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Treating

Wu Wenguang

Release year: 2010

Run time: 80 mins

Film type: Documentary

Synopsis

This film started with me wanting to make a film to memorialize and explore my deep emotions toward my mother, who passed away in 2007. As I was making the film, my thoughts toward it kept shifting, especially as I sorted through the 12 years of footage I had collected, seeing subtleties I had previously overlooked, or reliving experiences that had long since passed. Even more impactful was facing the moving images of my mother, seeing someone dear to me who had already left this world captured with such lifelike movements, utterances, expressions, like it all just happened yesterday. Then I realized this film is not just about remembering her—it’s also an experiment in bringing her back to life. Especially at a time when I was in the process of trying to heal myself, my mother was a crucial element. And so, through my mother, remembrance, the present, healing and self-healing, this film’s structure and narrative form began to naturally materialize.

 

Director biography

Wu was born in southwestern China’s Yunnan Province in 1956. After graduating from secondary school in 1974, Wu was sent to the countryside, where he worked as a farmer for four years. Between 1978 and 1982, he studied Chinese literature at Yunnan University. After university, Wu worked for three years as a teacher at a junior high school, and after, for four years in television as a journalist. Wu left television and moved to Beijing in 1988 to be an independent documentary filmmaker, freelance writer, and creator and producer of dance/theatre. Wu has completed ten documentaries, including Bumming in Beijing (1990), 1966, My Time in the Red Guards (1993), Jiang Hu: Life on the Road (1999), Fuck Cinema (2005), Treating (2010), Bare Your Stuff (2010), Because of Hunger: Diary I by Wu (2013), Investigating My Father (2016). These have screened at many film festivals world-wide. He has also published four books of no-fiction.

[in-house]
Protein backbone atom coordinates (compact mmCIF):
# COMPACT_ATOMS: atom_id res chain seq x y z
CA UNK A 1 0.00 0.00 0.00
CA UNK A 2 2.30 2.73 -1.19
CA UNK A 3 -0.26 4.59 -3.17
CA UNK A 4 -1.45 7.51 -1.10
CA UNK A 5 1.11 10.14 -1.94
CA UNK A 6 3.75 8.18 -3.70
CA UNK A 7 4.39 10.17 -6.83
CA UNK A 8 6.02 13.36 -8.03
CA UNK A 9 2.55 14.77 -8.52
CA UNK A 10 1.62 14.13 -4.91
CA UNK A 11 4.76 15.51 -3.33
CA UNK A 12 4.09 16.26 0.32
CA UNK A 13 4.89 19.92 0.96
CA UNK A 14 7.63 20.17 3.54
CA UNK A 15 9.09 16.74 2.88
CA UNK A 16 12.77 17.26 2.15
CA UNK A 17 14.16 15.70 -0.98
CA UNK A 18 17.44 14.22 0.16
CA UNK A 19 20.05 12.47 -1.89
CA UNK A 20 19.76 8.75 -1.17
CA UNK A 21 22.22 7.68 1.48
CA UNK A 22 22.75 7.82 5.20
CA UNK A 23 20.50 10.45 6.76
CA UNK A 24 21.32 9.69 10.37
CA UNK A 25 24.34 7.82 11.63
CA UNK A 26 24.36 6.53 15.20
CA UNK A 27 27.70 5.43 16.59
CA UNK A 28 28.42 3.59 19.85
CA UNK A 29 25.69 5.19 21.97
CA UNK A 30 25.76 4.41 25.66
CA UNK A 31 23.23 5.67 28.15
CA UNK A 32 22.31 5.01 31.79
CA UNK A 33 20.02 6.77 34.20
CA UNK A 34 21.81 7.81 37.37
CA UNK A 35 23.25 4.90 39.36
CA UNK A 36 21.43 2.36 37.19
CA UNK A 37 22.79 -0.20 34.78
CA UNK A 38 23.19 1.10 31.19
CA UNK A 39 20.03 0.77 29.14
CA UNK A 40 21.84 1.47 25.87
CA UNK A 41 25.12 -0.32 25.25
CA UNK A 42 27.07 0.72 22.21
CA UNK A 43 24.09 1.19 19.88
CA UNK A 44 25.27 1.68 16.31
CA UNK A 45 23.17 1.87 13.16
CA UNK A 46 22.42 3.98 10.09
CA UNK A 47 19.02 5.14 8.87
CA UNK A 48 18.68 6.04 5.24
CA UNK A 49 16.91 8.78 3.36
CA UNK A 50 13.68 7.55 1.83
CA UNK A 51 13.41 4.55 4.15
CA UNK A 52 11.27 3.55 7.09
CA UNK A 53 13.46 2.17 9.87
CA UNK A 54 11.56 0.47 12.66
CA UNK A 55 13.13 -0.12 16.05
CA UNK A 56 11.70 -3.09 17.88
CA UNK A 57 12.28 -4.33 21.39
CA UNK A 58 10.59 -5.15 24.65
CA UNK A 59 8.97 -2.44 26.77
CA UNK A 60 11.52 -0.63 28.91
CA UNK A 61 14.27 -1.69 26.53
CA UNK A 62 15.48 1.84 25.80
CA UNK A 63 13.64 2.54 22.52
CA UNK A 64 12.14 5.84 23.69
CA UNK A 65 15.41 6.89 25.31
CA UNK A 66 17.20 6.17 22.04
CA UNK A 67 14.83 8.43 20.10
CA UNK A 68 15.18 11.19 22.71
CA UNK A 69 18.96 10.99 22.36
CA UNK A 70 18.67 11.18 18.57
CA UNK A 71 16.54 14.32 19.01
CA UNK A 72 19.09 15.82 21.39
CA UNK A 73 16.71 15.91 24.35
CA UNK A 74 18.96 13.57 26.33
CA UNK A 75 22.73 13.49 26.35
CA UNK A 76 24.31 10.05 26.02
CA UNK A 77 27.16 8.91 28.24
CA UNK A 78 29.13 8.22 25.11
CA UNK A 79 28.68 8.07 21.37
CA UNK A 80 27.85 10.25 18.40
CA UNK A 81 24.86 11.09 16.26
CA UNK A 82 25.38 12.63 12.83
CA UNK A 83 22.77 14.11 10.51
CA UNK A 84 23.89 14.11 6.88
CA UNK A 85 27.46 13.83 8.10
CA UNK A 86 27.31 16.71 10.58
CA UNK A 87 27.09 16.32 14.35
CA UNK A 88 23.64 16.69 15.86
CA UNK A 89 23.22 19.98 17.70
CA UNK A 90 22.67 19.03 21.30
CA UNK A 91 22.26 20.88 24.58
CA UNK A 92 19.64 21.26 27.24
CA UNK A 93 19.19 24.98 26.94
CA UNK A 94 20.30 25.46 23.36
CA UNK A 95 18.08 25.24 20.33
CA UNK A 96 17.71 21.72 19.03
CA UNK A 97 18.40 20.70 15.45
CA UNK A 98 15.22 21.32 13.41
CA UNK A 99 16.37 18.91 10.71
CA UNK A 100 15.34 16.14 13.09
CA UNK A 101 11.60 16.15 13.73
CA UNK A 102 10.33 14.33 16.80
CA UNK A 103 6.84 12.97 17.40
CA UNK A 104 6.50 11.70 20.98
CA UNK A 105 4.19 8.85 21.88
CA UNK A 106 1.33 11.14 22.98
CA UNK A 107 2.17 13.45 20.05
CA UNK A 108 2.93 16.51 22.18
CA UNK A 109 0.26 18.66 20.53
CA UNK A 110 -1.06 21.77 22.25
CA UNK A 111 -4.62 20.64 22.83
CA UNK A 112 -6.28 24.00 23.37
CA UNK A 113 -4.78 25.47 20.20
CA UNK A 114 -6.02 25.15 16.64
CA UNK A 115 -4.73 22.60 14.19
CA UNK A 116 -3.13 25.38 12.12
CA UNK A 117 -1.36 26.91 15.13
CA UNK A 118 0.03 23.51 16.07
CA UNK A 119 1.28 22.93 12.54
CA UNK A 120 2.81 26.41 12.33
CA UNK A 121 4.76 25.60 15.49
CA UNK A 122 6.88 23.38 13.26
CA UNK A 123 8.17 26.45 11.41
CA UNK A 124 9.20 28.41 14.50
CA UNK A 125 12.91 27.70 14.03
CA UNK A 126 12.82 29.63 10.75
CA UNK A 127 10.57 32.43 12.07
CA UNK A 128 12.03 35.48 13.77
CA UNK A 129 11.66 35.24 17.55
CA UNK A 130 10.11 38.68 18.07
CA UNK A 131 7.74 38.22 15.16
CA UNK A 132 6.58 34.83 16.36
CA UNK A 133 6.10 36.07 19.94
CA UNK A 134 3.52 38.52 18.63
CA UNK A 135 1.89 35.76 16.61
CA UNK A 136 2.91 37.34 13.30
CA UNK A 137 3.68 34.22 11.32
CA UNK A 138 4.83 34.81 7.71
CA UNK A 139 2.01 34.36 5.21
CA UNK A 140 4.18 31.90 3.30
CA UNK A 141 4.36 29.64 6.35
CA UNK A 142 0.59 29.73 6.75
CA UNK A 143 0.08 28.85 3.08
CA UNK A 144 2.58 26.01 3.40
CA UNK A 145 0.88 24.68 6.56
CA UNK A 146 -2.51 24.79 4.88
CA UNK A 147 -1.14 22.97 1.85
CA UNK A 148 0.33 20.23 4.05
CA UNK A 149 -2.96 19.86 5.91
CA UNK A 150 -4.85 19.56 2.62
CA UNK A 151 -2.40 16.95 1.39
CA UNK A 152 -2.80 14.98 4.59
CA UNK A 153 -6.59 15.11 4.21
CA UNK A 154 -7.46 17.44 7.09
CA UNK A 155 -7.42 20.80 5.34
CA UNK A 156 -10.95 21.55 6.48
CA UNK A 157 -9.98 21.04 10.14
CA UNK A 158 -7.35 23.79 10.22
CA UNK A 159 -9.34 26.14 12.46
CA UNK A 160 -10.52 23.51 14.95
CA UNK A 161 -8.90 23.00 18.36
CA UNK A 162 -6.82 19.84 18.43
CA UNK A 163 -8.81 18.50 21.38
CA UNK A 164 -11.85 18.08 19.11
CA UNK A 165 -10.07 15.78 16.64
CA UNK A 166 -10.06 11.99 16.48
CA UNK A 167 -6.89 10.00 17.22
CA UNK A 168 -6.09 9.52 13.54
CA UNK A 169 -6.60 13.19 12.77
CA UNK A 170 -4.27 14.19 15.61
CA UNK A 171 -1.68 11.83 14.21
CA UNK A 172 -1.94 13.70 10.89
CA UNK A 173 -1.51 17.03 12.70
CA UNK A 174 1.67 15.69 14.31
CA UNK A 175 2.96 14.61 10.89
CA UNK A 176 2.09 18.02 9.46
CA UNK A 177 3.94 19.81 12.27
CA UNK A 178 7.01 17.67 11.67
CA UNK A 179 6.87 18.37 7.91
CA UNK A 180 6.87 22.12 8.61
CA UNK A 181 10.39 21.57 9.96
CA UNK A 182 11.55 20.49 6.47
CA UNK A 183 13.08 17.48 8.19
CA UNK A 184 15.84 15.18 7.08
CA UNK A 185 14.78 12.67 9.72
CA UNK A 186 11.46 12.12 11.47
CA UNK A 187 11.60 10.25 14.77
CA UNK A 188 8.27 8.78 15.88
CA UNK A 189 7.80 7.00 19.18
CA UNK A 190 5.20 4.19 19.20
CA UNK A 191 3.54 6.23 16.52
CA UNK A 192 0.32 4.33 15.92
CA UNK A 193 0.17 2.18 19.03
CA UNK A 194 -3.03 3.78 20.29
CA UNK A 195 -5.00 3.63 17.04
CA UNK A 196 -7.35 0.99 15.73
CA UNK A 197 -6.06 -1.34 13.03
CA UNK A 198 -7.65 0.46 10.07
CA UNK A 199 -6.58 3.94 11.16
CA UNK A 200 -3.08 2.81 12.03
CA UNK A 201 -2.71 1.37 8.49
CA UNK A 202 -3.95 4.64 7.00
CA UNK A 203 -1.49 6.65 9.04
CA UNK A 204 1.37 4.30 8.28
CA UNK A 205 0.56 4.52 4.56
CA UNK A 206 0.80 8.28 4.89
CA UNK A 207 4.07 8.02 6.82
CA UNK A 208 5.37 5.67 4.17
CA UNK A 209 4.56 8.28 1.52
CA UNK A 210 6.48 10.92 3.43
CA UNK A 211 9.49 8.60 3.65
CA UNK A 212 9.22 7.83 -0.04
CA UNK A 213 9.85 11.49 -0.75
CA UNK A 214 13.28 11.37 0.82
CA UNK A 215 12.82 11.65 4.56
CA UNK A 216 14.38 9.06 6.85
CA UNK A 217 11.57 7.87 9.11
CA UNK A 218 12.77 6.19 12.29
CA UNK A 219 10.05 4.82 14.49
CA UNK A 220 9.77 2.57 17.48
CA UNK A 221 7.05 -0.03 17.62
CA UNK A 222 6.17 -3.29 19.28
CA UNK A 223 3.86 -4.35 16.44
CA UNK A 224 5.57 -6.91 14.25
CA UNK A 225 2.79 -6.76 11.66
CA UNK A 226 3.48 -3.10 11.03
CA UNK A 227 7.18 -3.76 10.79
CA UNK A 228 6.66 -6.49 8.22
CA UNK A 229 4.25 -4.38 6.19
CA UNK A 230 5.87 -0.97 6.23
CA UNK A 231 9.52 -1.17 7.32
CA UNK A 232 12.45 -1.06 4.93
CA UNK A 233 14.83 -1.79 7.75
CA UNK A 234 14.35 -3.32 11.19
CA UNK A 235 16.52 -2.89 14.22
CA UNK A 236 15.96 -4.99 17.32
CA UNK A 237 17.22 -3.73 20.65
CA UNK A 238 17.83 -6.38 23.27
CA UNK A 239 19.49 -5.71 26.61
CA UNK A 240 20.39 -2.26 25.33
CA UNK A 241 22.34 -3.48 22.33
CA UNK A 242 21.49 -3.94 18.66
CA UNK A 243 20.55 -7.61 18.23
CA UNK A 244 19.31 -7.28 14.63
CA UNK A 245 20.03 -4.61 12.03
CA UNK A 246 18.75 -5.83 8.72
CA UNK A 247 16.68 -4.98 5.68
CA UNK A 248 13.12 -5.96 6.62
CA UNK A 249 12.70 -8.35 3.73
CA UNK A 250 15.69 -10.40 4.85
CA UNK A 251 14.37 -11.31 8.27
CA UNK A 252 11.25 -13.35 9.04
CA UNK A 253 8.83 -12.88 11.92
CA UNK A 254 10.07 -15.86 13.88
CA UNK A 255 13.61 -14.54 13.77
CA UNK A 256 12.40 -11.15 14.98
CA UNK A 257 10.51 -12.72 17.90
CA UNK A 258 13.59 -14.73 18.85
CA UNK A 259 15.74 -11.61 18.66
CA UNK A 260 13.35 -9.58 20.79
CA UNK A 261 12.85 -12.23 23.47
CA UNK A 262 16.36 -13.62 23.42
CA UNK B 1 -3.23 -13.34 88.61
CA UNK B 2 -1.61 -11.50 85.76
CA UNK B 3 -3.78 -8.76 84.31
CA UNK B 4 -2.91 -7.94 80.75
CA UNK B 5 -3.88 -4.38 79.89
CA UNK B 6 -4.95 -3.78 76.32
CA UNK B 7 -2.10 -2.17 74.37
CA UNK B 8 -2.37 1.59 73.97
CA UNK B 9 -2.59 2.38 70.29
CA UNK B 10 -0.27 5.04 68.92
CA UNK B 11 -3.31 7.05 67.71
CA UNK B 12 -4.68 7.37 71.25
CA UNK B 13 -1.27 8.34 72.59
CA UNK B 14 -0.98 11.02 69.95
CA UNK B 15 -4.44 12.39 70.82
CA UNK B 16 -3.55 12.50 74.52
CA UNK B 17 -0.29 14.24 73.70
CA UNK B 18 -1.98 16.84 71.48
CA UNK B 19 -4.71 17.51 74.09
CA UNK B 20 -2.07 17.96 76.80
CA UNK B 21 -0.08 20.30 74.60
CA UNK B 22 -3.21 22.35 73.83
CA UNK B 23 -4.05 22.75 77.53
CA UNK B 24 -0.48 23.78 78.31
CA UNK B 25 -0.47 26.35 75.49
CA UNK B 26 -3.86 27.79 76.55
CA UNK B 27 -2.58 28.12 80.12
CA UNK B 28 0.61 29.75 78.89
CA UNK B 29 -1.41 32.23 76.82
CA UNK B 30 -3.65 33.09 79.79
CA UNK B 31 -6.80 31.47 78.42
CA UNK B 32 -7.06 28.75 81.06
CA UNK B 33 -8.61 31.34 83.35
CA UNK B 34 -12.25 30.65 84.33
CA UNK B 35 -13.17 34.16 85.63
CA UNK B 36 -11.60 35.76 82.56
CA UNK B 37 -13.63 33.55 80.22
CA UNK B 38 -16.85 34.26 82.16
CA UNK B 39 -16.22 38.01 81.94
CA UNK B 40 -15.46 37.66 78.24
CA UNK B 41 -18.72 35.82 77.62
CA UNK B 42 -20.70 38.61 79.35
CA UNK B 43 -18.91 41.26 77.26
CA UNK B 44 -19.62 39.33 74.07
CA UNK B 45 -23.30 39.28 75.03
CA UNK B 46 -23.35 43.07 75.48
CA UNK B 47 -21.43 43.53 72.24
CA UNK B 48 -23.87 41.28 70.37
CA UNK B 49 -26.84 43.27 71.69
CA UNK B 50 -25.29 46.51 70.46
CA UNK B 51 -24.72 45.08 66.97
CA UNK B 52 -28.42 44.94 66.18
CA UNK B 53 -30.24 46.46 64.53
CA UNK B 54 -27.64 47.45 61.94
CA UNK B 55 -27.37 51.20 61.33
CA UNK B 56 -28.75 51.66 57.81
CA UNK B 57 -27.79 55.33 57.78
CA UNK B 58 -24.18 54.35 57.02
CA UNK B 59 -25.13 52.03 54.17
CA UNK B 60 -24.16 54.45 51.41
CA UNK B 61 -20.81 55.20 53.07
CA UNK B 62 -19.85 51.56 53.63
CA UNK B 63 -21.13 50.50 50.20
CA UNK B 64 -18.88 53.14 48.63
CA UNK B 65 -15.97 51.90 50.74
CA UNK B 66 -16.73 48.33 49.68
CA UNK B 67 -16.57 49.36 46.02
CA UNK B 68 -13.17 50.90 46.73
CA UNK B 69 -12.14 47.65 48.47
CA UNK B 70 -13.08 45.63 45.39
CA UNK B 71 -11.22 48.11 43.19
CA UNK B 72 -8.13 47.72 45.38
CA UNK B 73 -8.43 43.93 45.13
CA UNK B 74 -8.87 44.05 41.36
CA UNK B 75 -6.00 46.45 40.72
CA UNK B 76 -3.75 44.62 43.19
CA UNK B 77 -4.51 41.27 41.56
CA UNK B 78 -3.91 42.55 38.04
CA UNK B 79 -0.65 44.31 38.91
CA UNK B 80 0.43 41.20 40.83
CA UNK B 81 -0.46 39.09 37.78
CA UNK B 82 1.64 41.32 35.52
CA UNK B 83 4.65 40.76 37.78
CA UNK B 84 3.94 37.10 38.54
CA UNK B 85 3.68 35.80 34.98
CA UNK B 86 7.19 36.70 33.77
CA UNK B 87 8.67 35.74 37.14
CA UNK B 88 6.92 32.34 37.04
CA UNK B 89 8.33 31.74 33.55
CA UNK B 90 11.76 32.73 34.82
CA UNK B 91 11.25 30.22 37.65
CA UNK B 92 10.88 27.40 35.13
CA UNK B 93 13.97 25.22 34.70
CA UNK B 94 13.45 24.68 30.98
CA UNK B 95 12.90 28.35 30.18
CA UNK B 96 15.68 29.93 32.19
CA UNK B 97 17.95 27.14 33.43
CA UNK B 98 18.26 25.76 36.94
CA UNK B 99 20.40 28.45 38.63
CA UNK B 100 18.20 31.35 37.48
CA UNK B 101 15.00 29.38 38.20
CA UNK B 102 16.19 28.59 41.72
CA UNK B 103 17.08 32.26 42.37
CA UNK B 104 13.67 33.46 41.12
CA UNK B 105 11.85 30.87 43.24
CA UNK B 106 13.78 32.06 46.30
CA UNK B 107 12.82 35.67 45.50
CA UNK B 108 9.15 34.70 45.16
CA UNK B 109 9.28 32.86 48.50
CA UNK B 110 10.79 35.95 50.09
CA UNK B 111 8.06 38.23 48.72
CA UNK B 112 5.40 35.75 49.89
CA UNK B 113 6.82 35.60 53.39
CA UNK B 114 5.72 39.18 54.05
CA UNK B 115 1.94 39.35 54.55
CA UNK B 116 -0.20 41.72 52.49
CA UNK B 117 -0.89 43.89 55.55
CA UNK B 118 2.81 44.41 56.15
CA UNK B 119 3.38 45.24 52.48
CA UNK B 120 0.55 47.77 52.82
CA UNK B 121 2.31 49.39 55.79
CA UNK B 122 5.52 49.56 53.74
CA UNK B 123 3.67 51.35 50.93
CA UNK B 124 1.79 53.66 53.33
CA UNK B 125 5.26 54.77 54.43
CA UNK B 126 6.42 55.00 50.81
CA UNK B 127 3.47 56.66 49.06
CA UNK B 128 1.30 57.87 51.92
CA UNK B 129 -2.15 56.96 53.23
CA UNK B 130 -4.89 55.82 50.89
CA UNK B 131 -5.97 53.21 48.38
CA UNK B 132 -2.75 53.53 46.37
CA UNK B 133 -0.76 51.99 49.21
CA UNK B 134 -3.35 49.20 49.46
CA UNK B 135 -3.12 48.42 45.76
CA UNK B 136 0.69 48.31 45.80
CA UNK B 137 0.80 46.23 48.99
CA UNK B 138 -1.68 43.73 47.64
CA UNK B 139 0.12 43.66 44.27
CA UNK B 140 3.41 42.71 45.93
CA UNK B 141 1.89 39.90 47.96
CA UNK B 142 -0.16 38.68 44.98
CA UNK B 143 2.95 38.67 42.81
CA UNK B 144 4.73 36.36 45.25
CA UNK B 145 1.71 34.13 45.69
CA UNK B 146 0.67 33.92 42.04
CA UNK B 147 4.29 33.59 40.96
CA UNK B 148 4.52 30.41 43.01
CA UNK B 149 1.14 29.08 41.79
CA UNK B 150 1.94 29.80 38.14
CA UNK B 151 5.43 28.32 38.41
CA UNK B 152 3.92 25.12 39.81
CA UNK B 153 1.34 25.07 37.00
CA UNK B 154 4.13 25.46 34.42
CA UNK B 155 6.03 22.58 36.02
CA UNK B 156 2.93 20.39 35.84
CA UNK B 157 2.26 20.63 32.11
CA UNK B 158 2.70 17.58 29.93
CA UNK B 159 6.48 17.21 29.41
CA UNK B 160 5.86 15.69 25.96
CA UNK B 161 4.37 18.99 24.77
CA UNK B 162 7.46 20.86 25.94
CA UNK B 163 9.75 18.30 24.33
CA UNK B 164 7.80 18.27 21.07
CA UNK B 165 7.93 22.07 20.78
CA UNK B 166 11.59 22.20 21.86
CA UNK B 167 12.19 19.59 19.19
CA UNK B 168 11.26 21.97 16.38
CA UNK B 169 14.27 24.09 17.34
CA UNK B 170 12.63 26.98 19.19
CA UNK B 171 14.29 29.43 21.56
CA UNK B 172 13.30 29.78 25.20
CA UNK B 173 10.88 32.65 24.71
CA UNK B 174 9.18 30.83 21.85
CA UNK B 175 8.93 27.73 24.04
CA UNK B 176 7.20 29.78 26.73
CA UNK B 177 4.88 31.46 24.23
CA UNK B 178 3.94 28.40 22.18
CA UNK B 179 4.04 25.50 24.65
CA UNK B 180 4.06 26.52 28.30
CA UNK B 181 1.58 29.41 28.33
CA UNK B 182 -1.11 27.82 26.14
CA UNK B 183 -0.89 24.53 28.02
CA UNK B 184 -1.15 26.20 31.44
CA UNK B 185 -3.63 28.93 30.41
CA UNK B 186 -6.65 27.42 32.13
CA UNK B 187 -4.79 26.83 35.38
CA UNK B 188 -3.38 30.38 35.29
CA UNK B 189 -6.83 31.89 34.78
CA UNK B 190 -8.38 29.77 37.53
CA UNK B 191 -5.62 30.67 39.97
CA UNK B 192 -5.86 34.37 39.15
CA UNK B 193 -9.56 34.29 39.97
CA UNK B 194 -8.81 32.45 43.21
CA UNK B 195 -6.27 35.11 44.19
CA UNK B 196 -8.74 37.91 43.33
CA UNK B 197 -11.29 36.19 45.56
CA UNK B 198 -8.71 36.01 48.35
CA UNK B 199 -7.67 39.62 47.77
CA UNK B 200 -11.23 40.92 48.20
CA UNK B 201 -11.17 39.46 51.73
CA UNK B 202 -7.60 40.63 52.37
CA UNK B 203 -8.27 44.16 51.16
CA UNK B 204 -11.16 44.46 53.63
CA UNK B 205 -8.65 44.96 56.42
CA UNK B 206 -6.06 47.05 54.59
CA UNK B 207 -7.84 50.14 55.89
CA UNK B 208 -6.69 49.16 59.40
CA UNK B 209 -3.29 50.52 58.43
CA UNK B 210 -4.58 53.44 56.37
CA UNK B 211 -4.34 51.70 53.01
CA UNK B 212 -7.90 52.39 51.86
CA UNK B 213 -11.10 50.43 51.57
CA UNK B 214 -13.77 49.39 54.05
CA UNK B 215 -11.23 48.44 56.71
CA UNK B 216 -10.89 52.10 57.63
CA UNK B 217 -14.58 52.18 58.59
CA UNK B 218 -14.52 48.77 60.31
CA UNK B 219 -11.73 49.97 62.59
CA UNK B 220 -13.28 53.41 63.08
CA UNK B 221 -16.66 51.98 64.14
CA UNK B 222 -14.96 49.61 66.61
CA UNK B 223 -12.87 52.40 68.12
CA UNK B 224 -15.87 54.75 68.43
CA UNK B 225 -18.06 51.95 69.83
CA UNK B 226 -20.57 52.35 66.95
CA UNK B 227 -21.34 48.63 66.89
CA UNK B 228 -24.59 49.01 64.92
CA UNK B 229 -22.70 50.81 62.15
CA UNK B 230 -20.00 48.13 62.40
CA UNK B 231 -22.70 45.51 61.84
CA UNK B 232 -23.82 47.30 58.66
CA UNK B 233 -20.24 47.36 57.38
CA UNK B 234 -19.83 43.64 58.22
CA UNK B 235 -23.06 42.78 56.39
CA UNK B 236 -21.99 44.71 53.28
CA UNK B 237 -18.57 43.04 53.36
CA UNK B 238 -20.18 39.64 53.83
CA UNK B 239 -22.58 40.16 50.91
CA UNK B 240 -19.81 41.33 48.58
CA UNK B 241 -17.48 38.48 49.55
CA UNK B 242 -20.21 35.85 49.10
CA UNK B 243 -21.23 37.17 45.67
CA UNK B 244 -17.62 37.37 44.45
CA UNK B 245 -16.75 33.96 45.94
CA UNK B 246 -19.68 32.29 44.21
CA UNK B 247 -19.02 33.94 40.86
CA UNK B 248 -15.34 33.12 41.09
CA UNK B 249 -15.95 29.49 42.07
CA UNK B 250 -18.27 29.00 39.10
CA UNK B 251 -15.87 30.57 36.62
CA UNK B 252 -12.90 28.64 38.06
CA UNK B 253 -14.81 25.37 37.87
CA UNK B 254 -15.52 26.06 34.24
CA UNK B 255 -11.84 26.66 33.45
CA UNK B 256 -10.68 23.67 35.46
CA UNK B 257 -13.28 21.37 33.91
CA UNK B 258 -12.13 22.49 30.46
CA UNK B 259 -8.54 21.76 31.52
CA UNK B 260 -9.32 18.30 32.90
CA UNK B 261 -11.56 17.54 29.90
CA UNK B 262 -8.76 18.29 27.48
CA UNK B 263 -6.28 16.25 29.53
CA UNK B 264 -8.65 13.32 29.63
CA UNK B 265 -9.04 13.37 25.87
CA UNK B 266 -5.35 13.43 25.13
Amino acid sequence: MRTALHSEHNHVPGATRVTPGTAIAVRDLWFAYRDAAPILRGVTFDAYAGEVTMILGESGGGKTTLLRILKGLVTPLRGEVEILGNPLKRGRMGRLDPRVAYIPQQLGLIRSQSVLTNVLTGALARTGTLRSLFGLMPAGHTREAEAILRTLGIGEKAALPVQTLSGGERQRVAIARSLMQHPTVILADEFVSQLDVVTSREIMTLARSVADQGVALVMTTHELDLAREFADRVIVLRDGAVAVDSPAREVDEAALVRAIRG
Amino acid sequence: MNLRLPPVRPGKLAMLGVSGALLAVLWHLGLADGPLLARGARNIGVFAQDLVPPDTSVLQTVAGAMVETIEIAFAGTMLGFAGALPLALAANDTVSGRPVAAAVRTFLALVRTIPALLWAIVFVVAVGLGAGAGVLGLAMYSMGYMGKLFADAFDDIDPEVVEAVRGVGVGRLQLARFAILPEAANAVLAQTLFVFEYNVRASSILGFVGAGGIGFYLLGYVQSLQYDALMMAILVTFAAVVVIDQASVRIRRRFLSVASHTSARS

In 1994, Wu co-founded the independent dance group Living Dance Studio with Wen Hui in Beijing, and created/performed a series of dance performances. These included works like Report on Giving Birth (1999), Report on the Body (2003), Report on 37.8 º (2005), Memory (2008), Memory II: Hunger (2010), which have toured festivals all over the world. In 2005, Wu co-founded the independent art space Caochangdi Workstation in Beijing. Since then, Wu has established a series of documentary and performance programmes, in particular the Village Documentary Project (established in 2005) and Folk Memory Project (established in 2010).